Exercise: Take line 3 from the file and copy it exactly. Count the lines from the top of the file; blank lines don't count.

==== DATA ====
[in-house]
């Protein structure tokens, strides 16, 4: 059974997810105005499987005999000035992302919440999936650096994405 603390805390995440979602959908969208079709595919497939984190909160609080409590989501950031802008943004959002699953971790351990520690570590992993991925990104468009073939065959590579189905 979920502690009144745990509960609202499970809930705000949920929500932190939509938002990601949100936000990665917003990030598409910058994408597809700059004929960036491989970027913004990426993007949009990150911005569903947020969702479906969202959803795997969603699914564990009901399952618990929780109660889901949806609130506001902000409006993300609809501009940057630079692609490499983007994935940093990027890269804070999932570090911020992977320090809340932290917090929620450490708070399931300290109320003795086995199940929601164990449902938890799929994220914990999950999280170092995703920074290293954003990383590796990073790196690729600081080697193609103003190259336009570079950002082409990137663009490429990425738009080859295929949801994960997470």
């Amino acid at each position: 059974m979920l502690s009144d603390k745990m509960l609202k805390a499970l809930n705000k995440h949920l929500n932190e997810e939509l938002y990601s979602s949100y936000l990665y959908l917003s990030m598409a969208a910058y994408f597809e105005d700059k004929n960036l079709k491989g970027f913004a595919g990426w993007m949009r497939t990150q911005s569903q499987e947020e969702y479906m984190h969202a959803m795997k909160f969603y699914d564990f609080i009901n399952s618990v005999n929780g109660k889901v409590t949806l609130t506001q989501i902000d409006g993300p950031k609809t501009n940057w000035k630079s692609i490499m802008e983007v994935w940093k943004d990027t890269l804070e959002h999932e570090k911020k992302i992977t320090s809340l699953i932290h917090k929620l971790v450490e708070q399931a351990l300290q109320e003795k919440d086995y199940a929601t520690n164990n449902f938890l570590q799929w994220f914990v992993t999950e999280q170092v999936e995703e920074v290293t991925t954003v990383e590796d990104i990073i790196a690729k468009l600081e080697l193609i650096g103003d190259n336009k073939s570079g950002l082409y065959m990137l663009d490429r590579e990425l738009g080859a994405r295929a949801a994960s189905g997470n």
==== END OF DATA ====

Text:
């Amino acid at each position: 059974m979920l502690s009144d603390k745990m509960l609202k805390a499970l809930n705000k995440h949920l929500n932190e997810e939509l938002y990601s979602s949100y936000l990665y959908l917003s990030m598409a969208a910058y994408f597809e105005d700059k004929n960036l079709k491989g970027f913004a595919g990426w993007m949009r497939t990150q911005s569903q499987e947020e969702y479906m984190h969202a959803m795997k909160f969603y699914d564990f609080i009901n399952s618990v005999n929780g109660k889901v409590t949806l609130t506001q989501i902000d409006g993300p950031k609809t501009n940057w000035k630079s692609i490499m802008e983007v994935w940093k943004d990027t890269l804070e959002h999932e570090k911020k992302i992977t320090s809340l699953i932290h917090k929620l971790v450490e708070q399931a351990l300290q109320e003795k919440d086995y199940a929601t520690n164990n449902f938890l570590q799929w994220f914990v992993t999950e999280q170092v999936e995703e920074v290293t991925t954003v990383e590796d990104i990073i790196a690729k468009l600081e080697l193609i650096g103003d190259n336009k073939s570079g950002l082409y065959m990137l663009d490429r590579e990425l738009g080859a994405r295929a949801a994960s189905g997470n």